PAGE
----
The Power of Theatre

essay

{Header image is of Shakespeare’s Globe theatre stage, taken by Angie Fiedler Sutton.}

Note: this essay was also published on Medium. This essay has a minor spoiler for Once as well as for Of Mice and Men.

I have always loved theatre. From when I was a child and my grandmother took me to shows at the St. Louis Muny to participating in school plays myself, there is not a time in my life where I can remember theatre not being a part of my life in some way or another.

It was in high school, however, that made me sit up and say, ‘I need to be a part of this in any way I can.’ In my sophomore year, my high school English teacher (who also taught theatre) was cast as George in a production at the local community college of John Steinbech’s Of Mice and Men. My mom, willing to go with me (as I didn’t have a car yet), had expressed some concern at going to see such a depressing story. But at the time, I didn’t know the story, and so we went.

The National Theatre’s production of ‘Of Mice and Men’, which — as of this time — I have not seen yet. Photo by Richard Phibbs and used courtesy the National Theatre.

We get to the ending: George makes Lenny kneel down and look out, describing the place they were going to go. George pulls out a gun, aiming it at the back of Lenny’s head. Lenny asks to be told about the rabbits again, and George starts to tell him. You can see the tears in George’s eyes as he knows there is no good way out of the situation they are in. He cocks the gun … and the stage lights go OUT. A gunshot echoes in the darkness. I just sat there, in shock. I couldn’t applaud, I couldn’t cry, I couldn’t BREATHE.

It was marvelous.

(If this story sounds somewhat familiar, it’s because I told a version of it in my last Stage Savvy column for KC Stage before leaving for Los Angeles.)

Every production I go to now is a sort of challenge to me to get to that place where suddenly the theatre disappears and I am awash in the story being told on stage.

Last week, I had the privilege of seeing Once at South Coast Repertory. My short review may have been silly at the heart, but was given with love. I had been lucky enough to catch the show when I was in London in 2014 (read my review here), and I am happy to say that this production was just as wonderful as that one. It was similar enough to make me breathe a sigh of relief that my love for that production wasn’t wrapped up in being in London to see it but different enough to still be its own thing.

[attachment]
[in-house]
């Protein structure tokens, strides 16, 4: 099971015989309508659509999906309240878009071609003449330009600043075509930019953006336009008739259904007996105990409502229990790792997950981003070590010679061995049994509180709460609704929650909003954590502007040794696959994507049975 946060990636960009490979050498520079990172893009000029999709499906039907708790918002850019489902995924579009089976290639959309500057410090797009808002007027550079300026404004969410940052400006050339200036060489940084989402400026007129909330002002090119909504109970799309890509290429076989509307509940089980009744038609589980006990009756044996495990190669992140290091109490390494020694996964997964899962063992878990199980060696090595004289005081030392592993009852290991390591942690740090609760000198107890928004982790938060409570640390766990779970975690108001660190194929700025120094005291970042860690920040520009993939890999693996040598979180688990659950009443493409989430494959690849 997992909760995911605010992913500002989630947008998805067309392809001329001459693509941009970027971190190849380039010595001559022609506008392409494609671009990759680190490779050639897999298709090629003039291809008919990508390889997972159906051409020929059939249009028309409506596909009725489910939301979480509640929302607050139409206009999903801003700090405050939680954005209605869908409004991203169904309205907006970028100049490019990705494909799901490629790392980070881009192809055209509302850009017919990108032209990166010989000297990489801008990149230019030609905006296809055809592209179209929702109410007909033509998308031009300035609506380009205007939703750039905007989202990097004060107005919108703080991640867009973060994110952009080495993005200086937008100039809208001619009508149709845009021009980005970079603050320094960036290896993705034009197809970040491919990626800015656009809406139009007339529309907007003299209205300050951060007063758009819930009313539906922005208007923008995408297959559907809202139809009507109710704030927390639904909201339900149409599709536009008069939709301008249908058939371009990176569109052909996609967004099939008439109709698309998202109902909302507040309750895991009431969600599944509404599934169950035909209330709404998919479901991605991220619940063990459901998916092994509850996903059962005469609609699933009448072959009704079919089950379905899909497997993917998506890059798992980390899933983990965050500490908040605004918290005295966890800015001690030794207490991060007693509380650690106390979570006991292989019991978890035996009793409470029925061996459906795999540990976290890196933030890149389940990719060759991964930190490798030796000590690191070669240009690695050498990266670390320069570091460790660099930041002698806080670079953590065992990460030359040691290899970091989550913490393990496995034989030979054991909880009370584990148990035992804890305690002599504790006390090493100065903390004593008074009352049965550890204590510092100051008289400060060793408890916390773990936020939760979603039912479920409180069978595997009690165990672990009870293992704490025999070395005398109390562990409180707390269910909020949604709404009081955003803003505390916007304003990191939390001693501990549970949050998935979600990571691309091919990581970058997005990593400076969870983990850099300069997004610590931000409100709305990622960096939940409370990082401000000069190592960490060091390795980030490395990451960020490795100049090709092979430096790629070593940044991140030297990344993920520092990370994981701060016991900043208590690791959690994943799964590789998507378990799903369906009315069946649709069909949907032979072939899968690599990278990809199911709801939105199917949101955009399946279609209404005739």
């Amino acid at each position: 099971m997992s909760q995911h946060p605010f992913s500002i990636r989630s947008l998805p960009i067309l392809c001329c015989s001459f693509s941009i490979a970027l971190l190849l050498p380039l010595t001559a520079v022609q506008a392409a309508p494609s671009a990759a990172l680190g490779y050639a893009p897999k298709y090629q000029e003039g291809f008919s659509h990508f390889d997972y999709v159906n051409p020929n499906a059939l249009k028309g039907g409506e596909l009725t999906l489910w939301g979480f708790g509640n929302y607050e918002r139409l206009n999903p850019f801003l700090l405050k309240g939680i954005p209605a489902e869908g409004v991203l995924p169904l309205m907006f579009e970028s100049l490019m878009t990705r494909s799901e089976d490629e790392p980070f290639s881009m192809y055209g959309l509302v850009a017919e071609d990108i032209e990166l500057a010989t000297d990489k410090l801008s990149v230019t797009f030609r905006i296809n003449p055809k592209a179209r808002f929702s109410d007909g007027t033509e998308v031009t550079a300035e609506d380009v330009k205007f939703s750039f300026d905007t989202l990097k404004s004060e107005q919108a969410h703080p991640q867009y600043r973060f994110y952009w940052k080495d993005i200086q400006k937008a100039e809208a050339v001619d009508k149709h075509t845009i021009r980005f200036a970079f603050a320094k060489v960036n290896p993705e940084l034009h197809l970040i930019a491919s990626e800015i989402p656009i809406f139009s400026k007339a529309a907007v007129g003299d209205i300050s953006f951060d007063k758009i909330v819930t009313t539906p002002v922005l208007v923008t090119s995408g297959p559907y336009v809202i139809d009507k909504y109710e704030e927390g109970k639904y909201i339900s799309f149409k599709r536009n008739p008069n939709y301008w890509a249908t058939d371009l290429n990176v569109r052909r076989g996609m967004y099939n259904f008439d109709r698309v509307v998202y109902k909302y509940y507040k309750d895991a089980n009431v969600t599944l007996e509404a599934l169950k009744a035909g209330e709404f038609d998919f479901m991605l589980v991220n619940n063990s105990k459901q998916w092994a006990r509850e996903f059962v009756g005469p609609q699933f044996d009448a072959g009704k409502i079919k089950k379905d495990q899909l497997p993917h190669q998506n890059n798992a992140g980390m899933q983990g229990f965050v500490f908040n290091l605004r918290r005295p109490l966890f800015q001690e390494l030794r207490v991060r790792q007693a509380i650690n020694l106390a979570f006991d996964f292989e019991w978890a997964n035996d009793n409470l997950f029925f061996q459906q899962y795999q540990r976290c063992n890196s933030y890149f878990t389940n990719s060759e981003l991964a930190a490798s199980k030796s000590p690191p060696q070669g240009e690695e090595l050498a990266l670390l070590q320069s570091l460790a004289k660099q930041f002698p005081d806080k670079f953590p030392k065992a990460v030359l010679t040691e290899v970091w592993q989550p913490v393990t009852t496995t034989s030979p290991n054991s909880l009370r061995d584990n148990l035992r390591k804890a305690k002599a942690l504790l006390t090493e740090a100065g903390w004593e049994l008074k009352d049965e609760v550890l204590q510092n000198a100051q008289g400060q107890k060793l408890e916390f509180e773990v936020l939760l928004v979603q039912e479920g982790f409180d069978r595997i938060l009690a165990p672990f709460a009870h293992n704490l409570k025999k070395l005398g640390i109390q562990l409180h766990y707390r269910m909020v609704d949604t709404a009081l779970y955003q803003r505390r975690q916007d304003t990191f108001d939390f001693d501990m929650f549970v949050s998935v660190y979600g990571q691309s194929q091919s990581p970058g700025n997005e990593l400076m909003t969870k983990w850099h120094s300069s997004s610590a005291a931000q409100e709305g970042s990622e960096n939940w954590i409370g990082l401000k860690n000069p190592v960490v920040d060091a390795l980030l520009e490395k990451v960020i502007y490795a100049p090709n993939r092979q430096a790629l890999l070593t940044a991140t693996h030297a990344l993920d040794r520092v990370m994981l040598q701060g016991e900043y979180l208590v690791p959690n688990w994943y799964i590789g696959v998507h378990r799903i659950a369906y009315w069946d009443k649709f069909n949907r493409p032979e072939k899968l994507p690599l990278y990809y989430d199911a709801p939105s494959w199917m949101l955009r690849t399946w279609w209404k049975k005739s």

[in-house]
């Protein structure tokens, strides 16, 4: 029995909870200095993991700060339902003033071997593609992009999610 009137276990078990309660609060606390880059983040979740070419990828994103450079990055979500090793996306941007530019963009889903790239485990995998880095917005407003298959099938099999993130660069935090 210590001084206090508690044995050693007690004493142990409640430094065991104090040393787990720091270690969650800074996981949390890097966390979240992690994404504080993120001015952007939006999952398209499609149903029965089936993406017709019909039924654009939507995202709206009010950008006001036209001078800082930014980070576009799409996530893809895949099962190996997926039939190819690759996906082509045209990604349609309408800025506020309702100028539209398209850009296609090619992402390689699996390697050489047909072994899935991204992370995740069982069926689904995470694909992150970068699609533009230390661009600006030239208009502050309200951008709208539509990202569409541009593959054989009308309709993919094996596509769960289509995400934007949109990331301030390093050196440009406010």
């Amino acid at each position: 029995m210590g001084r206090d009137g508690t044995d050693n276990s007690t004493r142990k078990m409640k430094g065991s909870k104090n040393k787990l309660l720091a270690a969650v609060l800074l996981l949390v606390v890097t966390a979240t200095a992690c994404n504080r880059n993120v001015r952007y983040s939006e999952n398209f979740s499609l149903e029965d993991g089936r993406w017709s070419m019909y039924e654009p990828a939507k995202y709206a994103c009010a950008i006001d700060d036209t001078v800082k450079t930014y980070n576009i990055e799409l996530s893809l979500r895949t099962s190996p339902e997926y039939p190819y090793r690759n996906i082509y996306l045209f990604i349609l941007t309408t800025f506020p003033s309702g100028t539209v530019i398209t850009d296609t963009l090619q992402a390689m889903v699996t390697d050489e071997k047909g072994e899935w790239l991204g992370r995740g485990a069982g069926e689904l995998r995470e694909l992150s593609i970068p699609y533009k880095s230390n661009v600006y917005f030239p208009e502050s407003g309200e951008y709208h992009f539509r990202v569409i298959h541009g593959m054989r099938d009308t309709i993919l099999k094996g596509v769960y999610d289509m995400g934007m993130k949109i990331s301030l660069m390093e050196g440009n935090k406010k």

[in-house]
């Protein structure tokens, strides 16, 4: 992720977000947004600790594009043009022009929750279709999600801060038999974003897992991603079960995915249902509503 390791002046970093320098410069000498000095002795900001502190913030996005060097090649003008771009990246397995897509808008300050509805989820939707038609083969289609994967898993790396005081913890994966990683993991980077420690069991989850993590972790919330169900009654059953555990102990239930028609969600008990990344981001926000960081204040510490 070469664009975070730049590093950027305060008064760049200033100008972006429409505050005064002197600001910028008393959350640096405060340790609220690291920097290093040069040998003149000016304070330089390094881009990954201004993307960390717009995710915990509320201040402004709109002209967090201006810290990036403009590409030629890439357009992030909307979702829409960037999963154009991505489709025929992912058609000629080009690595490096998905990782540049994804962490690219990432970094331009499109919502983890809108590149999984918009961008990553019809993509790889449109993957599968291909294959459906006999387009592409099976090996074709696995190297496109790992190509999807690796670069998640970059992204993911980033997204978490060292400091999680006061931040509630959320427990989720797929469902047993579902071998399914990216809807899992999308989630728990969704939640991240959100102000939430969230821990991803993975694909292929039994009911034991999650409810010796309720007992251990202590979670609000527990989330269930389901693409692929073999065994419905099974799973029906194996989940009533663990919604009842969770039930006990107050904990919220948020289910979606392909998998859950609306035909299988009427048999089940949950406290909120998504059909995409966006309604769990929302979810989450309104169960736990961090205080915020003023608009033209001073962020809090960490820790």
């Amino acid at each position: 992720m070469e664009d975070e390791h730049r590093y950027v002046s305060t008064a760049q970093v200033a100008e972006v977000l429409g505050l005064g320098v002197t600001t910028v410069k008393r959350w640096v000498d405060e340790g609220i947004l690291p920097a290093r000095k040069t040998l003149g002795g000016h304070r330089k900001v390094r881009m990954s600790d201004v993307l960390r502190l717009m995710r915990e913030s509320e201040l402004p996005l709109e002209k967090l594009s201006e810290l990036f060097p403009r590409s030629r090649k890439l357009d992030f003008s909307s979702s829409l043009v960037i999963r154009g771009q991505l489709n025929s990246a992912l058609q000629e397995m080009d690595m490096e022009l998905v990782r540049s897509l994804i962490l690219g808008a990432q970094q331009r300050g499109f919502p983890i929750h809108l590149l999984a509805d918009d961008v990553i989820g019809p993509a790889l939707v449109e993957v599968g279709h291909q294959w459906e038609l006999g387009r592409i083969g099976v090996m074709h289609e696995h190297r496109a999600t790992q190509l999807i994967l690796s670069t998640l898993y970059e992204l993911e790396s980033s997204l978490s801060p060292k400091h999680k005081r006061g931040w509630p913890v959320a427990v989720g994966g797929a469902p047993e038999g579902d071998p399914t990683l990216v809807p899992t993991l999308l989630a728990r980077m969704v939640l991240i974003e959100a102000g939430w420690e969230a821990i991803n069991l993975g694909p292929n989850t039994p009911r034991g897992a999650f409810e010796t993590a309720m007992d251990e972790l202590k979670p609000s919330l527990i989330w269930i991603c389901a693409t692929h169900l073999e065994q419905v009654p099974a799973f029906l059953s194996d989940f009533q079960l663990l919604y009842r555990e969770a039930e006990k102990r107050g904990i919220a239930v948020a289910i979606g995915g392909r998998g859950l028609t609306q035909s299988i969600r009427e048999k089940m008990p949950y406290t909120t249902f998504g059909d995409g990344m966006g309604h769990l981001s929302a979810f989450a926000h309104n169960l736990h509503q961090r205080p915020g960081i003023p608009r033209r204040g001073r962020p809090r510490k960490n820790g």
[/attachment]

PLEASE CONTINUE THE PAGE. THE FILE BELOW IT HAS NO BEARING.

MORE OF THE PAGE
However, I’m not here to review that production. (Although if you are in Los Angles and can see it, do so. It was fabulous.)

There’s a moment in the second act: the “Guy” and the “Girl”, after spending all day recording a demo for the Guy, go to a cliffside in Dublin and without outright saying it decide that it is better to remain friends rather than pursue the romantic tension that they have. The Guy goes back to the pub, and sings the solo “Sleeping”.

The song is a little over four minutes. That doesn’t sound that long, but during that four minutes, I had a moment.

For a moment, I was transported to that theatre watching Of Mice and Men. I was transported to the UMKC theatre watching the Kansas City Rep’s production of Company in the late 1990s. I was transported to the Fox Theatre in St. Louis watching Wicked in the early 2000s. I was transported to the small converted space in the Kansas City bottoms to watch The Pillowman in 2011. I was transported to the ‘under 99 seat’ Boston Court’s production of The Twentieth-Century Way in 2013. And yes, I was transported to the Phoenix Theatre’s production of Once I caught in 2014.

During that approximate four minutes, my theatre life flashed before my eyes.

Rehearsing “Comedy of Errors”. Photo courtesy the Alcott Arts Center.

I thought about that high school English teacher, Mr. Becherer, and how he was still resonating me years later when I directed a community theatre production of Comedy of Errors.

I thought about my drama teacher from college, marsha morgan (lowercase intentional), who I didn’t quite get along with during college but then became very good friends with, now residing in a care home due to her Alzheimer’s.

Finally, I thought about my mother, who passed away in January, and realized how much she had supported my love of theatre, driving me to productions before I had my own transportation and then not objecting when I wanted to drive into St. Louis as a teenager to see others.

I will always love all types of mediums from books to television to YouTube videos, and I have had all of them touch me and connect me to the world. However, they all do it in different ways. Theatre has an ability the others don’t of bringing me completely into the moment, an intimacy that feels almost presumptuous in nature. And that will always be important, but even more so today where the world seems to be shrinking.

“The theatre is an empty box, and it is our task to fill it with fury and ecstasy and revolution.” So says the character of Geoffrey Tennant in the first season of the television show Slings & Arrows. And when that happens, like with Once, I remember the transforming power of theatre.

You can see my other essays here